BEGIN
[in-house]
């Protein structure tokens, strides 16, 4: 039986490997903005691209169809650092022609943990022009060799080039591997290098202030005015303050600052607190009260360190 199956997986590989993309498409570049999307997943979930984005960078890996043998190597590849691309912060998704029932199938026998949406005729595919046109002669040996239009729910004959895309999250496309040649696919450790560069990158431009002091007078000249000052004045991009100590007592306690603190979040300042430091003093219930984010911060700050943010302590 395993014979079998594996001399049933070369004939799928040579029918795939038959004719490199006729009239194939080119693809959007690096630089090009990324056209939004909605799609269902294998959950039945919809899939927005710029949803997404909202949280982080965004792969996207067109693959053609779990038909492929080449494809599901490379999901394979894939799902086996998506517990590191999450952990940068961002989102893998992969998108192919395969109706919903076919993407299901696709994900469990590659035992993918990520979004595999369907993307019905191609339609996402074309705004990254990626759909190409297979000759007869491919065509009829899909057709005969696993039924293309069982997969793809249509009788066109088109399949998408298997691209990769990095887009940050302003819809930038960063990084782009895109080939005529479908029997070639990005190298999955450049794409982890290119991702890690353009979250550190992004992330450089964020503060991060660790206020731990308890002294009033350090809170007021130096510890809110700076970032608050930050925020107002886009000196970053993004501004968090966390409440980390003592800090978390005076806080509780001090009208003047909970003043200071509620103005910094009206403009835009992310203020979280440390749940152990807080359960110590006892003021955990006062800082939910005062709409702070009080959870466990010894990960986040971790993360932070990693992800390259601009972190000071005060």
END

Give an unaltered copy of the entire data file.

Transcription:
[in-house]
């Protein structure tokens, strides 16, 4: 039986490997903005691209169809650092022609943990022009060799080039591997290098202030005015303050600052607190009260360190 199956997986590989993309498409570049999307997943979930984005960078890996043998190597590849691309912060998704029932199938026998949406005729595919046109002669040996239009729910004959895309999250496309040649696919450790560069990158431009002091007078000249000052004045991009100590007592306690603190979040300042430091003093219930984010911060700050943010302590 395993014979079998594996001399049933070369004939799928040579029918795939038959004719490199006729009239194939080119693809959007690096630089090009990324056209939004909605799609269902294998959950039945919809899939927005710029949803997404909202949280982080965004792969996207067109693959053609779990038909492929080449494809599901490379999901394979894939799902086996998506517990590191999450952990940068961002989102893998992969998108192919395969109706919903076919993407299901696709994900469990590659035992993918990520979004595999369907993307019905191609339609996402074309705004990254990626759909190409297979000759007869491919065509009829899909057709005969696993039924293309069982997969793809249509009788066109088109399949998408298997691209990769990095887009940050302003819809930038960063990084782009895109080939005529479908029997070639990005190298999955450049794409982890290119991702890690353009979250550190992004992330450089964020503060991060660790206020731990308890002294009033350090809170007021130096510890809110700076970032608050930050925020107002886009000196970053993004501004968090966390409440980390003592800090978390005076806080509780001090009208003047909970003043200071509620103005910094009206403009835009992310203020979280440390749940152990807080359960110590006892003021955990006062800082939910005062709409702070009080959870466990010894990960986040971790993360932070990693992800390259601009972190000071005060």